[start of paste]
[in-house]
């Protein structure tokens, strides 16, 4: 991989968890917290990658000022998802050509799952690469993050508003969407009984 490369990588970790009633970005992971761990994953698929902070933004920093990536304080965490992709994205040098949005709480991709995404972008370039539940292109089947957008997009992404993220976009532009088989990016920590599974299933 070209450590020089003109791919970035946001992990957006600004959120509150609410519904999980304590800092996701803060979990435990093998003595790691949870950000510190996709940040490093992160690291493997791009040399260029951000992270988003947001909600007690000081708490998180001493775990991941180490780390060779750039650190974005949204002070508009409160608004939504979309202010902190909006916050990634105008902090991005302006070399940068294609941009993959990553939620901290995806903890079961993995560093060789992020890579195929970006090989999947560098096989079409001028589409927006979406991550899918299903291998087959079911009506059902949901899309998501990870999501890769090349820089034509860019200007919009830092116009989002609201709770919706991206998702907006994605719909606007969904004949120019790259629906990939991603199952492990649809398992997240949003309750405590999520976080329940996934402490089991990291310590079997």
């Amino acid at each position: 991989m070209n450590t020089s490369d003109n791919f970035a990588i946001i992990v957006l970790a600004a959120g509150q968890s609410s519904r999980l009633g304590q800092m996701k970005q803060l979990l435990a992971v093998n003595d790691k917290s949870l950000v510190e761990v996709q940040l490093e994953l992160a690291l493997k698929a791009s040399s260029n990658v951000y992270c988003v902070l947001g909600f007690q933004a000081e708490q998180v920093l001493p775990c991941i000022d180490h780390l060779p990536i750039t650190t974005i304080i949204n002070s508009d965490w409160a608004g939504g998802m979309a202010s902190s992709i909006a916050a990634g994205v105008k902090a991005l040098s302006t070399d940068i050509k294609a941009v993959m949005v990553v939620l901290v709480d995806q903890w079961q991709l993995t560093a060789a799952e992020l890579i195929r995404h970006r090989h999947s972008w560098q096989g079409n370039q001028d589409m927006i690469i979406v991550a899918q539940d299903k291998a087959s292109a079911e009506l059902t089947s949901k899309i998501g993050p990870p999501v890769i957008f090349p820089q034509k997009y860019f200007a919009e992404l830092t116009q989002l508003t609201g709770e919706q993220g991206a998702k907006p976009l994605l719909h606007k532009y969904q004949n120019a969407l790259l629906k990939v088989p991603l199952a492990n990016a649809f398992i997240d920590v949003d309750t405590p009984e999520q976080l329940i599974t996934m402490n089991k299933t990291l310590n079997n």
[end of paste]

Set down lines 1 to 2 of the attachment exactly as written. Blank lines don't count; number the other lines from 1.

[in-house]
């Protein structure tokens, strides 16, 4: 991989968890917290990658000022998802050509799952690469993050508003969407009984 490369990588970790009633970005992971761990994953698929902070933004920093990536304080965490992709994205040098949005709480991709995404972008370039539940292109089947957008997009992404993220976009532009088989990016920590599974299933 070209450590020089003109791919970035946001992990957006600004959120509150609410519904999980304590800092996701803060979990435990093998003595790691949870950000510190996709940040490093992160690291493997791009040399260029951000992270988003947001909600007690000081708490998180001493775990991941180490780390060779750039650190974005949204002070508009409160608004939504979309202010902190909006916050990634105008902090991005302006070399940068294609941009993959990553939620901290995806903890079961993995560093060789992020890579195929970006090989999947560098096989079409001028589409927006979406991550899918299903291998087959079911009506059902949901899309998501990870999501890769090349820089034509860019200007919009830092116009989002609201709770919706991206998702907006994605719909606007969904004949120019790259629906990939991603199952492990649809398992997240949003309750405590999520976080329940996934402490089991990291310590079997």